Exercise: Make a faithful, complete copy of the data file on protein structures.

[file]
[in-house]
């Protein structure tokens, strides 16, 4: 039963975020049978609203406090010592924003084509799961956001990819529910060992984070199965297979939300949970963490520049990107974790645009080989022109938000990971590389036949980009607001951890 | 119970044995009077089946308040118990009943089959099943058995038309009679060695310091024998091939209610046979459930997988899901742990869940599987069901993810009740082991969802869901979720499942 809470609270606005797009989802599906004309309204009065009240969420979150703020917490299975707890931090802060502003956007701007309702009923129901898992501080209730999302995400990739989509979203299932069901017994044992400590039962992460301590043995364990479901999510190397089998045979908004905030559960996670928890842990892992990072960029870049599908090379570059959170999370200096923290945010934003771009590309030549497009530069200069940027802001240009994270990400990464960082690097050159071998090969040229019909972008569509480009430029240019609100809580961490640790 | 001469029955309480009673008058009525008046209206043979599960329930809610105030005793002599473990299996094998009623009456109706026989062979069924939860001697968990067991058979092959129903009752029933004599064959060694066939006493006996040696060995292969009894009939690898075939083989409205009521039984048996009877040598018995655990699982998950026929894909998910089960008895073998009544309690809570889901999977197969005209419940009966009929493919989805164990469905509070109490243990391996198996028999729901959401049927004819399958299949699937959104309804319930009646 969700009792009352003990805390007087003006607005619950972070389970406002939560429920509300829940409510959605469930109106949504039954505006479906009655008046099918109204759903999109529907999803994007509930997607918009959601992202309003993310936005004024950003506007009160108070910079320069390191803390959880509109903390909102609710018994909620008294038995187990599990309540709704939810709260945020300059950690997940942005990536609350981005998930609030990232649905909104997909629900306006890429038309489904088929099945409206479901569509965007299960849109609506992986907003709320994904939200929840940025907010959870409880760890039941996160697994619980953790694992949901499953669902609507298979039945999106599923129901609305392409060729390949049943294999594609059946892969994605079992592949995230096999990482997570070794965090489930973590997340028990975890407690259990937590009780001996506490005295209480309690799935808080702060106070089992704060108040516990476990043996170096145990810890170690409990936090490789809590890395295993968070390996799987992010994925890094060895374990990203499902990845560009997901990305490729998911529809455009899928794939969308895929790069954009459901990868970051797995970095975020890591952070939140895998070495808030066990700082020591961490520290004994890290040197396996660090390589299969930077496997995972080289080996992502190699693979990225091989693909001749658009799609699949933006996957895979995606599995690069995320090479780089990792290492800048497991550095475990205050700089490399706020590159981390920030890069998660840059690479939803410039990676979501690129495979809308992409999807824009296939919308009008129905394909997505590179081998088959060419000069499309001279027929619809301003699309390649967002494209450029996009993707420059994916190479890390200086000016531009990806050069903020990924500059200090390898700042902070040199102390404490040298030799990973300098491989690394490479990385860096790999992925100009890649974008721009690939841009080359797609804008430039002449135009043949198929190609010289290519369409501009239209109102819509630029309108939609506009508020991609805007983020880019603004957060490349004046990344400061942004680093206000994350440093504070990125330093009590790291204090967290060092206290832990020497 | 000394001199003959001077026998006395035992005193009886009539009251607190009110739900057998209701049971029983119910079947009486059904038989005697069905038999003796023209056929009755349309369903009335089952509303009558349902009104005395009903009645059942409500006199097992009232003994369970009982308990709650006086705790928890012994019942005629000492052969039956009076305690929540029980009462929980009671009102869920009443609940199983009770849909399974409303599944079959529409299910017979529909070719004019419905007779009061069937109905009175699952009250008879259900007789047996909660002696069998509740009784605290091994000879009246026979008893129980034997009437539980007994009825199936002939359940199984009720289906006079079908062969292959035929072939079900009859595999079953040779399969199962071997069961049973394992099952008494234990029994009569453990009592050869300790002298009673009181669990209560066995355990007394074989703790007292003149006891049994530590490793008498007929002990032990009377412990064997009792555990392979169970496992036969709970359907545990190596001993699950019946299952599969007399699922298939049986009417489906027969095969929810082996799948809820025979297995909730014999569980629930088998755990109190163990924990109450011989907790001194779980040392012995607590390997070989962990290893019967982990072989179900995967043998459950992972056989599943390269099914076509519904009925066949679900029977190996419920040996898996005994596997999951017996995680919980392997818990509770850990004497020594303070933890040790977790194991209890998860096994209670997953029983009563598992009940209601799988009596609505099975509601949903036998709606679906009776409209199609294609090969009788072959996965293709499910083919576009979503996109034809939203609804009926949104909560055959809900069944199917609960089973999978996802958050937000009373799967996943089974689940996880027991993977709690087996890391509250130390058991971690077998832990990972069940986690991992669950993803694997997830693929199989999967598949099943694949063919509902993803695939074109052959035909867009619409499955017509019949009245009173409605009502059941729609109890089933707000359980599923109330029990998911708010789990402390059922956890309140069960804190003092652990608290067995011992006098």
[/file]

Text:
[in-house]
């Protein structure tokens, strides 16, 4: 039963975020049978609203406090010592924003084509799961956001990819529910060992984070199965297979939300949970963490520049990107974790645009080989022109938000990971590389036949980009607001951890 | 119970044995009077089946308040118990009943089959099943058995038309009679060695310091024998091939209610046979459930997988899901742990869940599987069901993810009740082991969802869901979720499942 809470609270606005797009989802599906004309309204009065009240969420979150703020917490299975707890931090802060502003956007701007309702009923129901898992501080209730999302995400990739989509979203299932069901017994044992400590039962992460301590043995364990479901999510190397089998045979908004905030559960996670928890842990892992990072960029870049599908090379570059959170999370200096923290945010934003771009590309030549497009530069200069940027802001240009994270990400990464960082690097050159071998090969040229019909972008569509480009430029240019609100809580961490640790 | 001469029955309480009673008058009525008046209206043979599960329930809610105030005793002599473990299996094998009623009456109706026989062979069924939860001697968990067991058979092959129903009752029933004599064959060694066939006493006996040696060995292969009894009939690898075939083989409205009521039984048996009877040598018995655990699982998950026929894909998910089960008895073998009544309690809570889901999977197969005209419940009966009929493919989805164990469905509070109490243990391996198996028999729901959401049927004819399958299949699937959104309804319930009646 969700009792009352003990805390007087003006607005619950972070389970406002939560429920509300829940409510959605469930109106949504039954505006479906009655008046099918109204759903999109529907999803994007509930997607918009959601992202309003993310936005004024950003506007009160108070910079320069390191803390959880509109903390909102609710018994909620008294038995187990599990309540709704939810709260945020300059950690997940942005990536609350981005998930609030990232649905909104997909629900306006890429038309489904088929099945409206479901569509965007299960849109609506992986907003709320994904939200929840940025907010959870409880760890039941996160697994619980953790694992949901499953669902609507298979039945999106599923129901609305392409060729390949049943294999594609059946892969994605079992592949995230096999990482997570070794965090489930973590997340028990975890407690259990937590009780001996506490005295209480309690799935808080702060106070089992704060108040516990476990043996170096145990810890170690409990936090490789809590890395295993968070390996799987992010994925890094060895374990990203499902990845560009997901990305490729998911529809455009899928794939969308895929790069954009459901990868970051797995970095975020890591952070939140895998070495808030066990700082020591961490520290004994890290040197396996660090390589299969930077496997995972080289080996992502190699693979990225091989693909001749658009799609699949933006996957895979995606599995690069995320090479780089990792290492800048497991550095475990205050700089490399706020590159981390920030890069998660840059690479939803410039990676979501690129495979809308992409999807824009296939919308009008129905394909997505590179081998088959060419000069499309001279027929619809301003699309390649967002494209450029996009993707420059994916190479890390200086000016531009990806050069903020990924500059200090390898700042902070040199102390404490040298030799990973300098491989690394490479990385860096790999992925100009890649974008721009690939841009080359797609804008430039002449135009043949198929190609010289290519369409501009239209109102819509630029309108939609506009508020991609805007983020880019603004957060490349004046990344400061942004680093206000994350440093504070990125330093009590790291204090967290060092206290832990020497 | 000394001199003959001077026998006395035992005193009886009539009251607190009110739900057998209701049971029983119910079947009486059904038989005697069905038999003796023209056929009755349309369903009335089952509303009558349902009104005395009903009645059942409500006199097992009232003994369970009982308990709650006086705790928890012994019942005629000492052969039956009076305690929540029980009462929980009671009102869920009443609940199983009770849909399974409303599944079959529409299910017979529909070719004019419905007779009061069937109905009175699952009250008879259900007789047996909660002696069998509740009784605290091994000879009246026979008893129980034997009437539980007994009825199936002939359940199984009720289906006079079908062969292959035929072939079900009859595999079953040779399969199962071997069961049973394992099952008494234990029994009569453990009592050869300790002298009673009181669990209560066995355990007394074989703790007292003149006891049994530590490793008498007929002990032990009377412990064997009792555990392979169970496992036969709970359907545990190596001993699950019946299952599969007399699922298939049986009417489906027969095969929810082996799948809820025979297995909730014999569980629930088998755990109190163990924990109450011989907790001194779980040392012995607590390997070989962990290893019967982990072989179900995967043998459950992972056989599943390269099914076509519904009925066949679900029977190996419920040996898996005994596997999951017996995680919980392997818990509770850990004497020594303070933890040790977790194991209890998860096994209670997953029983009563598992009940209601799988009596609505099975509601949903036998709606679906009776409209199609294609090969009788072959996965293709499910083919576009979503996109034809939203609804009926949104909560055959809900069944199917609960089973999978996802958050937000009373799967996943089974689940996880027991993977709690087996890391509250130390058991971690077998832990990972069940986690991992669950993803694997997830693929199989999967598949099943694949063919509902993803695939074109052959035909867009619409499955017509019949009245009173409605009502059941729609109890089933707000359980599923109330029990998911708010789990402390059922956890309140069960804190003092652990608290067995011992006098």